• Second Person – the reader, identified through the use of “you.”
• Third Person – the author narrates the story (using pronouns: he, she, they, etc.). He can move from character to character, event to event, having free access to characters, and he introduces information where and when he chooses. There are three main types of third person point of view:
o Third Person Omniscient – the author tells the story in third person. Not only does the reader know what the characters have spoken, but the reader is also given additional information or comments about characters’ thoughts, feelings and motivations.

o Third Person Limited – the author tells the story in third person. There is no comment on the characters’ thoughts. No interpretations are offered. The reader is placed in the position of spectator without the author there to explain. It appears as though a camera is following the characters, going anywhere, and recording only what is seen and heard.
- the view of life or truth about human experience; the basic human insight on which the story is founded.
• ALWAYS written in a complete sentence
• NEVER a cliché
The Emperor’s New Suit
• motif - Vanity
• theme - Vanity and conceit can cause someone to make poor decisions.

• motif - perspective and attitude
• theme - Your attitude toward change influences your perspective of the situation.

Third-Person Objective: the facts of a narrative are reported by a seemingly neutral, impersonal observer or recorder.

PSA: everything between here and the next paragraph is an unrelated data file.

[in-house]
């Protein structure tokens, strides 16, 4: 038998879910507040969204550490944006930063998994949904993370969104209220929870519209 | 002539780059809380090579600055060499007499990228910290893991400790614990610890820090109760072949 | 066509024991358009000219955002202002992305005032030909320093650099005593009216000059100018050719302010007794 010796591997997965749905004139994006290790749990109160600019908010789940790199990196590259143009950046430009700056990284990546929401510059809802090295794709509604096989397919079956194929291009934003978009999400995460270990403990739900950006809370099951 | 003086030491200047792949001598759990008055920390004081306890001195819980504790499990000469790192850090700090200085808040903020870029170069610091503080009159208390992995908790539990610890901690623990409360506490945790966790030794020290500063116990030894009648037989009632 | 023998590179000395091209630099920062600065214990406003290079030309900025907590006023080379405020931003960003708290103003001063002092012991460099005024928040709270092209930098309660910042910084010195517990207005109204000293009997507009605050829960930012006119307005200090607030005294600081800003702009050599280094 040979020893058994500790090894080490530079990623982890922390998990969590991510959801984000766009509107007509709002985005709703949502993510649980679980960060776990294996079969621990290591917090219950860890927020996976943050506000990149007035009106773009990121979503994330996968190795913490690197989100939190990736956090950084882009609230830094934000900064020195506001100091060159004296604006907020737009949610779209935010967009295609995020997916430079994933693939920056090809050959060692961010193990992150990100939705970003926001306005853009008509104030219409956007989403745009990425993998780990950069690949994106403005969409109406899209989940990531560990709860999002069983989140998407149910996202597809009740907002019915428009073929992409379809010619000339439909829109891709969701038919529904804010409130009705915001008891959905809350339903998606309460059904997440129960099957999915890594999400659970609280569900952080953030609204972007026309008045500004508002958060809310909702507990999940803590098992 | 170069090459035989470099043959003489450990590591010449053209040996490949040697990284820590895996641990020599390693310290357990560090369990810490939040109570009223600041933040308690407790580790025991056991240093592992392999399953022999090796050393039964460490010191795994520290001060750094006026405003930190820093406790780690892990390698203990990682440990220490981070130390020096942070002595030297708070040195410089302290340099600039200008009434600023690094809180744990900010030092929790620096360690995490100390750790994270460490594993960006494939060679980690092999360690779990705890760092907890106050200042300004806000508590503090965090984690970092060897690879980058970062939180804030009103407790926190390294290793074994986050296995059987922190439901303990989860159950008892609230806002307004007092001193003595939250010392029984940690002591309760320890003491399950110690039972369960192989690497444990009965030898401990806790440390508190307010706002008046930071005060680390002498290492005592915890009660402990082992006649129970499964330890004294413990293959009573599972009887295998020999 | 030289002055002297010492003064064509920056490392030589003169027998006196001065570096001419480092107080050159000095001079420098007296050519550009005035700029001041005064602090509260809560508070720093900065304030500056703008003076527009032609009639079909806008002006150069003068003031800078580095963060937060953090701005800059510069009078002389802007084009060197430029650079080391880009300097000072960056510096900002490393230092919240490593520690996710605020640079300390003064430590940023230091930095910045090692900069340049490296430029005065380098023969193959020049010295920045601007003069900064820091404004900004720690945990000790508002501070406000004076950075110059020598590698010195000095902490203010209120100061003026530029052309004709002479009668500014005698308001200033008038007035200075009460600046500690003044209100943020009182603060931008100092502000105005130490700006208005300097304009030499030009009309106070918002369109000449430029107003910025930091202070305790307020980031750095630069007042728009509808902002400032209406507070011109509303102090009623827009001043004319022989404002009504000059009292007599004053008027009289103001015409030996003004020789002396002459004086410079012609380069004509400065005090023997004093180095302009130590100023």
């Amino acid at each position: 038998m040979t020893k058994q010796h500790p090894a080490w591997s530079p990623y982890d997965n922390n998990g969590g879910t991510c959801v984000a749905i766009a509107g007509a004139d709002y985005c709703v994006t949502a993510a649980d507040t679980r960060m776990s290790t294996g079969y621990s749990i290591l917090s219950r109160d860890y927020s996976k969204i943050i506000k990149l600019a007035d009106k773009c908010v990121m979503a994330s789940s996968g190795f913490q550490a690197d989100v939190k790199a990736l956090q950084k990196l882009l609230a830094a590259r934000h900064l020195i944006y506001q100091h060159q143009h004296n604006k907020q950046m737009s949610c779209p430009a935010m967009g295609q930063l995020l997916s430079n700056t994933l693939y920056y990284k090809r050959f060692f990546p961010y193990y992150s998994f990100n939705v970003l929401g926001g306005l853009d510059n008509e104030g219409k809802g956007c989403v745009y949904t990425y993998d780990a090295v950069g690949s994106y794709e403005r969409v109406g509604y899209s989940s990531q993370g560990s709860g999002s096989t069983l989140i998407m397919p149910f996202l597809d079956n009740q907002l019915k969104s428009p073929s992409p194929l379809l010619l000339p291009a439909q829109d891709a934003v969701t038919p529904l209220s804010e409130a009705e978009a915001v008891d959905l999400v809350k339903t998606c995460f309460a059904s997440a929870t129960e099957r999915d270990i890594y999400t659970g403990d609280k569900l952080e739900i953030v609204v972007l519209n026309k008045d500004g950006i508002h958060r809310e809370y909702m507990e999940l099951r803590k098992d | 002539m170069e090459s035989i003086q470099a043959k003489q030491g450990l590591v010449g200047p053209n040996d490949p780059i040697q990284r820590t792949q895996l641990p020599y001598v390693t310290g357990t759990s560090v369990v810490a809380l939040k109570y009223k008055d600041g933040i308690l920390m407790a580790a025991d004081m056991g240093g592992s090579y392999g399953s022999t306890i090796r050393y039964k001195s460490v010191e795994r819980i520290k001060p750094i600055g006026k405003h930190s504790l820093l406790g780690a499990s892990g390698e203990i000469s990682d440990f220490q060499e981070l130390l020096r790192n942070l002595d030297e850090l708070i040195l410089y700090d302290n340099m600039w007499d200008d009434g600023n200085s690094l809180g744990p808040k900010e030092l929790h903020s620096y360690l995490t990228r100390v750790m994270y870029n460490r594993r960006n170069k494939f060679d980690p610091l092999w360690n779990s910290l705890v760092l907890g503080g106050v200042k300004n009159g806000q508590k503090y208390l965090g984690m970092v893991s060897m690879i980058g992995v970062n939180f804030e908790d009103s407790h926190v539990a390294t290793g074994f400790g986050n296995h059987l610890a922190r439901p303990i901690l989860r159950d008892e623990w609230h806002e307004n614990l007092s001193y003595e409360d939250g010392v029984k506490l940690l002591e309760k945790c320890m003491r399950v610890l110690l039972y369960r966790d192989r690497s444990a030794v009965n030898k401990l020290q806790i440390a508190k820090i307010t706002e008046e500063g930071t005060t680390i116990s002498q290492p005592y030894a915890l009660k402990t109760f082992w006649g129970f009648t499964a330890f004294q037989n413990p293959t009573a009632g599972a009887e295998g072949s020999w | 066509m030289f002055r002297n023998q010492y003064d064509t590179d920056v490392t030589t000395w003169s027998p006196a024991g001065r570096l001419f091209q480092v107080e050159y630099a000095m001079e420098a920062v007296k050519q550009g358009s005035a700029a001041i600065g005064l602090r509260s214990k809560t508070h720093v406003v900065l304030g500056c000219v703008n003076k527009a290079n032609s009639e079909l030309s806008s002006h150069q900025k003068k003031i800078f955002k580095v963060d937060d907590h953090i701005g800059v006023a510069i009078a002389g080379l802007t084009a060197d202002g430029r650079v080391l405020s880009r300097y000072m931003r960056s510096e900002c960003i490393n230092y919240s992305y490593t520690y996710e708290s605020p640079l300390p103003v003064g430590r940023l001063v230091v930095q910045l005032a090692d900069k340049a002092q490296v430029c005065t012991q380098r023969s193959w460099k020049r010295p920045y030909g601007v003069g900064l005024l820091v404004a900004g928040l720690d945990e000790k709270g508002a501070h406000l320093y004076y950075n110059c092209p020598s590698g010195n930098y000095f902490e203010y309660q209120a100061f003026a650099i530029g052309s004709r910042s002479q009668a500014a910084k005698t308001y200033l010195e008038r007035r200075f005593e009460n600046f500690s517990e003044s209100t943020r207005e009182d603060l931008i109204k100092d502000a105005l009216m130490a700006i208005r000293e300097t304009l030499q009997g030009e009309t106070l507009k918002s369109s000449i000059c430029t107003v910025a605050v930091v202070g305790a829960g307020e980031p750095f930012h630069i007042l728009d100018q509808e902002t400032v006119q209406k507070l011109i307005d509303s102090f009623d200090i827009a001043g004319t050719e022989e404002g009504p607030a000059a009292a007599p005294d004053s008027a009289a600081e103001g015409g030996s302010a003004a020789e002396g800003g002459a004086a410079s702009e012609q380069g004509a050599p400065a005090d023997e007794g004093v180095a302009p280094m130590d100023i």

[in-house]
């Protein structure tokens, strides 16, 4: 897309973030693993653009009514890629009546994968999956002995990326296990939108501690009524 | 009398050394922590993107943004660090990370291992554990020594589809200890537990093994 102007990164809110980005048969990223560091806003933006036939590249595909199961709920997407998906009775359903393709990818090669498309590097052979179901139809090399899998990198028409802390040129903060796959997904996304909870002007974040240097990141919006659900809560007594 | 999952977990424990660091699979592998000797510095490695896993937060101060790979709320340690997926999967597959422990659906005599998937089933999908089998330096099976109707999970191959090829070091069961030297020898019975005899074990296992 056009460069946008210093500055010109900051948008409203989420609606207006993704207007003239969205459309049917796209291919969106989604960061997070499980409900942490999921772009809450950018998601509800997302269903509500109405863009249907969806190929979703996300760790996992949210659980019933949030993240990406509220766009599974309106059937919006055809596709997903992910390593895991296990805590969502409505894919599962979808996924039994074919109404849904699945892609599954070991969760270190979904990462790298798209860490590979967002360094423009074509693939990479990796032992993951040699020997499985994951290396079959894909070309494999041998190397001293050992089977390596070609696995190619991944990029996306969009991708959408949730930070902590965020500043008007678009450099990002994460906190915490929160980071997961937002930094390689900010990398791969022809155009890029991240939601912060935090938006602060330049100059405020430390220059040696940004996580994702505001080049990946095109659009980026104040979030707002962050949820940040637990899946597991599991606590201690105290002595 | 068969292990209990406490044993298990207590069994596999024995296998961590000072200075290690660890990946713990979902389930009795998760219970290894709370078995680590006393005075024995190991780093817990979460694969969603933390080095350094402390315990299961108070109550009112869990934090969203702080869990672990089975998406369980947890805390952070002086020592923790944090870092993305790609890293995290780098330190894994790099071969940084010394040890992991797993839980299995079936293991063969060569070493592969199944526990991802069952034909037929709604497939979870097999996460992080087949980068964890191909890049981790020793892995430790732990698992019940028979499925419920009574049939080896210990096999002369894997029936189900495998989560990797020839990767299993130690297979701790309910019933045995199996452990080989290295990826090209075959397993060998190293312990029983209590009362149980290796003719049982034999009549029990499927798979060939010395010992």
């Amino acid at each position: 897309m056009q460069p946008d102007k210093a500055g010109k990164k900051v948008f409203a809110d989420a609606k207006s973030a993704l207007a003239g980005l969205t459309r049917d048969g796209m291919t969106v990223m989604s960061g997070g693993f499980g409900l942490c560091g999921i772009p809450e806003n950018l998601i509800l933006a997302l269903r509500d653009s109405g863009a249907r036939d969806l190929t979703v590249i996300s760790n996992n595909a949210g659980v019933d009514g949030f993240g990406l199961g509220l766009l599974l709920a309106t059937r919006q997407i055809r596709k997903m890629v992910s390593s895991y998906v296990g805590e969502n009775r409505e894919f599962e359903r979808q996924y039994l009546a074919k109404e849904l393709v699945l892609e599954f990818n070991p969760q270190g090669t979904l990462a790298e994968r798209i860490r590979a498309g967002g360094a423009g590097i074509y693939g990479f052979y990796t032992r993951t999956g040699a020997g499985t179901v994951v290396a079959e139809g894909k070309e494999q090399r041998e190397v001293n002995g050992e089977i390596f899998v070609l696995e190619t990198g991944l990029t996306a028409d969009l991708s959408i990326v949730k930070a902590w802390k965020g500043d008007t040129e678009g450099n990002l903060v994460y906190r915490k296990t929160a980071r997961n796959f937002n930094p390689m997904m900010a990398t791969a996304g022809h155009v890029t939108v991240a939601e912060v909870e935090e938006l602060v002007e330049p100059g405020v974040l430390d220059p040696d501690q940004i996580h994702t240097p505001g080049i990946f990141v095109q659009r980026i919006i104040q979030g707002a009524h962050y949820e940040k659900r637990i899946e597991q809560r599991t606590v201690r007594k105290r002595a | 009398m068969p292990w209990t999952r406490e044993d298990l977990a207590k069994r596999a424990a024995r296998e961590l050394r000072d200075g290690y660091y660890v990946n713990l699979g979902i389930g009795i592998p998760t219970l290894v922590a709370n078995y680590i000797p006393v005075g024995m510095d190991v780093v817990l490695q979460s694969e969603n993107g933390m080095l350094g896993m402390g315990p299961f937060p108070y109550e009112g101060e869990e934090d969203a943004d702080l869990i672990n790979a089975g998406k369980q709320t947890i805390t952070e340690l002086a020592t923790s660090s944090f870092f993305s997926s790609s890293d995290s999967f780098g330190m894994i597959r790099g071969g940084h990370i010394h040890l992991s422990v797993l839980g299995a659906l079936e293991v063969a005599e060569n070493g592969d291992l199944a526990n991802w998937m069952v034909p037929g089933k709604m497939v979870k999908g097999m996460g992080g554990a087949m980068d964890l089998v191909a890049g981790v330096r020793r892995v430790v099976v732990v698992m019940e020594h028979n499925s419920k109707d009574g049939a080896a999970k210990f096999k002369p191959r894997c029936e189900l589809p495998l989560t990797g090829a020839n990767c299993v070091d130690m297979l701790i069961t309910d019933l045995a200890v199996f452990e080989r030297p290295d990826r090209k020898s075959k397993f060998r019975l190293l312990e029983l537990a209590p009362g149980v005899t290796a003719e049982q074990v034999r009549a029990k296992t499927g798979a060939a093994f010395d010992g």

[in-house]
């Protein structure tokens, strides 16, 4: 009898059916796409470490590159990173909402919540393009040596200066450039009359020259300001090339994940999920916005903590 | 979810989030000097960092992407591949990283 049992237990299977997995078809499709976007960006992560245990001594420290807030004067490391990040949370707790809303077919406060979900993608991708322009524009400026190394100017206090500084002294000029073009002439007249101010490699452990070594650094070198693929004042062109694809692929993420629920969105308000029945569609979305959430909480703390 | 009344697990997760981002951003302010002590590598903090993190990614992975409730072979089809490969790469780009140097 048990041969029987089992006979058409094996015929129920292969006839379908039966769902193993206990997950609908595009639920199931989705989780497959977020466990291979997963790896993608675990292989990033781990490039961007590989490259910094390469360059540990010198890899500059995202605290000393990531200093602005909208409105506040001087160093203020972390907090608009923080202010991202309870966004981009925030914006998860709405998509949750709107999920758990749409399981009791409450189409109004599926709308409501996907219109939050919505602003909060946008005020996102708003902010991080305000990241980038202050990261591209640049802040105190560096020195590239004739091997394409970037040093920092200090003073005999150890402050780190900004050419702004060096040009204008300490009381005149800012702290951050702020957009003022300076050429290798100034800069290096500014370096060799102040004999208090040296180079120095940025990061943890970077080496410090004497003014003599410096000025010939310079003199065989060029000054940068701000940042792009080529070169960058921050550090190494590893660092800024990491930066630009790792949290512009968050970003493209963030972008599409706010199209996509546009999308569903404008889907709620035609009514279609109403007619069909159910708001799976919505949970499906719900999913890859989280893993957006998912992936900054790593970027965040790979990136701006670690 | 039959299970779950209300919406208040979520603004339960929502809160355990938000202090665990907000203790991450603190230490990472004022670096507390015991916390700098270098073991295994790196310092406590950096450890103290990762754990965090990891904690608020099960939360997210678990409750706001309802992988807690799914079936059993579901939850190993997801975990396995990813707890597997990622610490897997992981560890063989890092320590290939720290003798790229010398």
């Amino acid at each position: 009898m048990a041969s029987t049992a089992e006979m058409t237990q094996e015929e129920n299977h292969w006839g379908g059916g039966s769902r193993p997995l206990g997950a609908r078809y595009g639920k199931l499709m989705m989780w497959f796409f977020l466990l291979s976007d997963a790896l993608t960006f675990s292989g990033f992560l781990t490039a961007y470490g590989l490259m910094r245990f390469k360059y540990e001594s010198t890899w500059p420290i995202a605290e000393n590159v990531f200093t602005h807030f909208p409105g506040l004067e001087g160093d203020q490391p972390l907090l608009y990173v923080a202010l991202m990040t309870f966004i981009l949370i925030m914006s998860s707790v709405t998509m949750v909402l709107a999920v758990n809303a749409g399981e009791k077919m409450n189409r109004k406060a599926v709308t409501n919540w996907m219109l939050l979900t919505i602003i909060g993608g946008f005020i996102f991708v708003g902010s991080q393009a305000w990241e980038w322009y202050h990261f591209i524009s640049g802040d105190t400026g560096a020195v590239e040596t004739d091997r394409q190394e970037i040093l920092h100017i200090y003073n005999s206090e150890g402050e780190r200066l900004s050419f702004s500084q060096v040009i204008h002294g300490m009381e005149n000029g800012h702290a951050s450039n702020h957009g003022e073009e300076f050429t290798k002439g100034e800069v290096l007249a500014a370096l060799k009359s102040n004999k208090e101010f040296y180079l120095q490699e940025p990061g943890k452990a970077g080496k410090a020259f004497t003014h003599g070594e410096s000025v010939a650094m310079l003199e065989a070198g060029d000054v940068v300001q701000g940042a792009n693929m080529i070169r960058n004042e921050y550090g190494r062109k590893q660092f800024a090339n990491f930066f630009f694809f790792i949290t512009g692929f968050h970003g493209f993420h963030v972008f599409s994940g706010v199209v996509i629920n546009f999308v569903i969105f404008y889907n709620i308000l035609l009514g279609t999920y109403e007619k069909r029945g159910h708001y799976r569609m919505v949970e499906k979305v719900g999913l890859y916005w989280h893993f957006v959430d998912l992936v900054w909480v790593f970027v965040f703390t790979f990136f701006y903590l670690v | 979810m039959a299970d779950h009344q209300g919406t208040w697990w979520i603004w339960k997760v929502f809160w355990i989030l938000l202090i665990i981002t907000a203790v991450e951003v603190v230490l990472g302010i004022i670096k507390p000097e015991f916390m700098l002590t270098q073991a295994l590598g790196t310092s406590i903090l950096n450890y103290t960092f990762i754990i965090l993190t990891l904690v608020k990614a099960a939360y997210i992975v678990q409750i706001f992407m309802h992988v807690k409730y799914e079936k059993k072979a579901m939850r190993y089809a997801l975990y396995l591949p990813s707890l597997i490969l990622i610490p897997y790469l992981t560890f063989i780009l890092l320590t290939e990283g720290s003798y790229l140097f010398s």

“Hansel walked ahead of Gretel;
after all, he knew he belonged in the front because Gretel was just a girl.
Gretel dropped breadcrumbs behind her as she went,
knowing that her bumbling brother couldn’t be counted on to find his way home from the outhouse, let alone from the middle of the woods.

Ahead of them, an old witch waited,
her stomach rumbling at the thought of what a delicious dinner the two plump children would make.”

However, this doesn’t necessarily need to be the case. Some narrators may reveal the thoughts of all the characters but one, which raises the mystery and significance of the “unknown” character. Other times, a story might be told by a narrator that confines his observations to only one character at a time. This happens in the short story “The Most Dangerous Game,” by Richard Connell, where the POV shifts from Rainsford to Zaroff near the end of the story.
Jane Austen’s PRIDE AND PREJUDICE is told in third person limited, with Elizabeth Bennet serving as the point of view character. By putting limitations on what the reader is able to know, suspense and mystery become much more available to the writer.
objective POV used to perfect effect is the short story “The Lottery,” by Shirley Jackson.
“Hansel walked ahead of Gretel. Gretel dropped breadcrumbs behind her as she went.

Ahead of them, an old witch waited.”

Notice that none of the passage is italicized, because all of it is action, and no thoughts or feelings are included at all.
“Hansel walked ahead of Gretel. Gretel dropped breadcrumbs behind her as she went,
knowing that her bumbling brother couldn’t be counted on to find his way home from the outhouse, let alone from the middle of the woods.”

Notice that the mention of the witch is gone, since Gretel has no knowledge of her at this point.